Standardizing Sustainable Development: A Comparison of Development Banks in the Americas
There is a sense of urgency in emerging market and developing countries, and Latin America in particular, for international development banks to generate a pipeline of infrastructure projects to reboot lagging economies and meet broader sustainable development goals. In meeting those goals, it is also important to ensure such efforts are socially inclusive and environmentally sustainable. To mitigate the risks associated with environmentally sensitive projects, many development banks have established their own environmental and social policies, known as environment and social safeguards (ESS).
A journal article in the Journal of Environment & Development by Kevin P. Gallagher and Fei Yuan conduct a comparative analysis of ESS across international development banks. The authors also develop a framework that allows analysts to better empirically examine the impact of different safeguard regimes on environment, social and development outcomes.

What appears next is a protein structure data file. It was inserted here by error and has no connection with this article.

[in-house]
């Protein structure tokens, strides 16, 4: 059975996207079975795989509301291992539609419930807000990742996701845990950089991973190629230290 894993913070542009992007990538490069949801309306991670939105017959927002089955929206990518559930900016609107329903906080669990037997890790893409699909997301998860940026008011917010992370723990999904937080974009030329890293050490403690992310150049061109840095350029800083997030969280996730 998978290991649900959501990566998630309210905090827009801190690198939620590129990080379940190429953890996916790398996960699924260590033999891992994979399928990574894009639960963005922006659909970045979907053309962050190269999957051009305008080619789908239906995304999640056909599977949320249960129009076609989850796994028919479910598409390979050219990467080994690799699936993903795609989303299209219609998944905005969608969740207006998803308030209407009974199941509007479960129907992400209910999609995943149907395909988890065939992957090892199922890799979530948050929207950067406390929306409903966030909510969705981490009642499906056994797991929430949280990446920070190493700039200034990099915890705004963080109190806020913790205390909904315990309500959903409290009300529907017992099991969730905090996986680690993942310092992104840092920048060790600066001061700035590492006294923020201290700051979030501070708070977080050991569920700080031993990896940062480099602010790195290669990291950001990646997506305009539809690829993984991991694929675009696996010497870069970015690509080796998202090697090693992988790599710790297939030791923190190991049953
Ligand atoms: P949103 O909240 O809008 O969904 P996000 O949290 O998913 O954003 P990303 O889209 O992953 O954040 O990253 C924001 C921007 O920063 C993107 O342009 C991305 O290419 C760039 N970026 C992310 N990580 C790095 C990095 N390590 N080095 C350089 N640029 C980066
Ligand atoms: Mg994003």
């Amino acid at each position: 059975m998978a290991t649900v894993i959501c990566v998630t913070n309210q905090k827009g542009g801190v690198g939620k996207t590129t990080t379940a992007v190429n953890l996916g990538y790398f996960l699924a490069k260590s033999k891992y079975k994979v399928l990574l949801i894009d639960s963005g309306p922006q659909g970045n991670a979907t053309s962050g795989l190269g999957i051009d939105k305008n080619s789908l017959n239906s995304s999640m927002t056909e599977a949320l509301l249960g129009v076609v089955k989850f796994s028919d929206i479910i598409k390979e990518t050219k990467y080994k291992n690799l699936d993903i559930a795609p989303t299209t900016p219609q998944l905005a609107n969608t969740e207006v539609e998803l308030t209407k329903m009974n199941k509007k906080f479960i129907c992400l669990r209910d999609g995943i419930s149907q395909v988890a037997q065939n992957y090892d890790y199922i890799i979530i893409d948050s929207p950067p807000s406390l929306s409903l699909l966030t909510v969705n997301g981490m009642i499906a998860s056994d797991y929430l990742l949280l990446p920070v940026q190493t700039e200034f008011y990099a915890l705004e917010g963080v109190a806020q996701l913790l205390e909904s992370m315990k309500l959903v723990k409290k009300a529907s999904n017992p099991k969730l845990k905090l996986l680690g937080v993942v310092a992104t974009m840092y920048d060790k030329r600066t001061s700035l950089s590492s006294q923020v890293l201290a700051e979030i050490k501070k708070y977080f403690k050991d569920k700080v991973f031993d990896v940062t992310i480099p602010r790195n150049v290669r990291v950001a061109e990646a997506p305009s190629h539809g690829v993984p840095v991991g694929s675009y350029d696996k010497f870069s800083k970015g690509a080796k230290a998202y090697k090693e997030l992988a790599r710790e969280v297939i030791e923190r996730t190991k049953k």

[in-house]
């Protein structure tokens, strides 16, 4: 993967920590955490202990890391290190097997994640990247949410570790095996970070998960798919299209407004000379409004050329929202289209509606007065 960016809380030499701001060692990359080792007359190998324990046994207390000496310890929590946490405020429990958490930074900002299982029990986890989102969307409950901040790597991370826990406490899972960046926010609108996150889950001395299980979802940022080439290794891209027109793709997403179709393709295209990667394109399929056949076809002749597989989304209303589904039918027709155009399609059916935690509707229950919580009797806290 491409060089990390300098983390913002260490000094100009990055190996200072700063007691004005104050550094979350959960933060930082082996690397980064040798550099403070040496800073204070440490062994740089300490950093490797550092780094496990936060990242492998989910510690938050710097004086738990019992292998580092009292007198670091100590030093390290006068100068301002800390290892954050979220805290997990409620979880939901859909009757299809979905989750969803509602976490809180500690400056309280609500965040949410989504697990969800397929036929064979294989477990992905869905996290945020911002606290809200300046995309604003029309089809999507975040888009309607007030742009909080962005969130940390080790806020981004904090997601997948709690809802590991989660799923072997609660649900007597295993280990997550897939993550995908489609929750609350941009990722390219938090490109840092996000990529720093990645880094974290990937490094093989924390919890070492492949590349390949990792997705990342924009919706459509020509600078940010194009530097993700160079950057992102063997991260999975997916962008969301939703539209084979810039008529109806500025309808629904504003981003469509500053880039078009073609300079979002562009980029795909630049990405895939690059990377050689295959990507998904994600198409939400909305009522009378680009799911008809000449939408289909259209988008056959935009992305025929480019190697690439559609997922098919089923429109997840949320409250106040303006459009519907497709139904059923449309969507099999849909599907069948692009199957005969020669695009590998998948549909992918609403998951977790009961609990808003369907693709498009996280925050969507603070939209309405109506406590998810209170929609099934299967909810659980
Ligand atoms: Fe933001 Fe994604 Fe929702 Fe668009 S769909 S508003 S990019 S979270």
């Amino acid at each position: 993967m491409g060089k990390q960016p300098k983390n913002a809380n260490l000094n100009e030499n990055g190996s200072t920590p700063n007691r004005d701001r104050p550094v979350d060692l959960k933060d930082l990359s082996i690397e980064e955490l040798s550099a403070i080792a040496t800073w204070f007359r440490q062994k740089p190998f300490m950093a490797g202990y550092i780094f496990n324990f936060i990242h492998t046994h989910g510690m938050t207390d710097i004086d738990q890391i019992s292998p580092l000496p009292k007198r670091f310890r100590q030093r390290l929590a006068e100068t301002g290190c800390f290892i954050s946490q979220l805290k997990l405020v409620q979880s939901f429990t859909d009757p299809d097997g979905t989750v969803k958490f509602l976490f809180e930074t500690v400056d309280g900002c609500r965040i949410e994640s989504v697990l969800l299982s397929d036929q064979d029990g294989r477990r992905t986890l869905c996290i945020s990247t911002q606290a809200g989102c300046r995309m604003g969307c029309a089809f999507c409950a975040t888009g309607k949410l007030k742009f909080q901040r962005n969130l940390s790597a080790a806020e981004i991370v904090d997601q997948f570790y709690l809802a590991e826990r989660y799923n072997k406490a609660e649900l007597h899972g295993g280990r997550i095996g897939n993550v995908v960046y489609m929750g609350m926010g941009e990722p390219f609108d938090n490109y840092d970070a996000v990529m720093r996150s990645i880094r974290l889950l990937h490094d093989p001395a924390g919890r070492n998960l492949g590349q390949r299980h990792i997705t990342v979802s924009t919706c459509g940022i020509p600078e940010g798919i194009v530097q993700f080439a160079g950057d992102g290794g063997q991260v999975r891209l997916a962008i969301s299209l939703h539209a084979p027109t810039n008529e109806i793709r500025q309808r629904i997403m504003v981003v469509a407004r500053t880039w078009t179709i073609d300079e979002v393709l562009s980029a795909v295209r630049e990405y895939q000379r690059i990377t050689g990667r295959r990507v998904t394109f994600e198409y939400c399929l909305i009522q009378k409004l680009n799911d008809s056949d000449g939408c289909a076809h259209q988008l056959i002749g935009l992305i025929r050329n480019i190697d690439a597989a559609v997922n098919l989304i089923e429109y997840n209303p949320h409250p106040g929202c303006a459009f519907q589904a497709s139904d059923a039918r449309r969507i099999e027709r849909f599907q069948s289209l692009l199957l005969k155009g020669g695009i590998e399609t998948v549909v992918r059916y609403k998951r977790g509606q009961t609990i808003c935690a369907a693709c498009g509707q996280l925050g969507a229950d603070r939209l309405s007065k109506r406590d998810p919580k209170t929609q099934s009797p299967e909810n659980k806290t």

The authors find a significant divergence in safeguard policy across development banks operating in Latin America, with Western-backed development banks requiring that borrowers harmonize to developed country standards and others such as China’s and Brazil’s banks deferring to host country standards. It is ultimately not clear whether development finance is adequately safeguarded in the region. The authors’ framework paves the way to a clearer and more policy-oriented set of empirical analyses to examine the extent to which different approaches lead to better environment and development outcomes.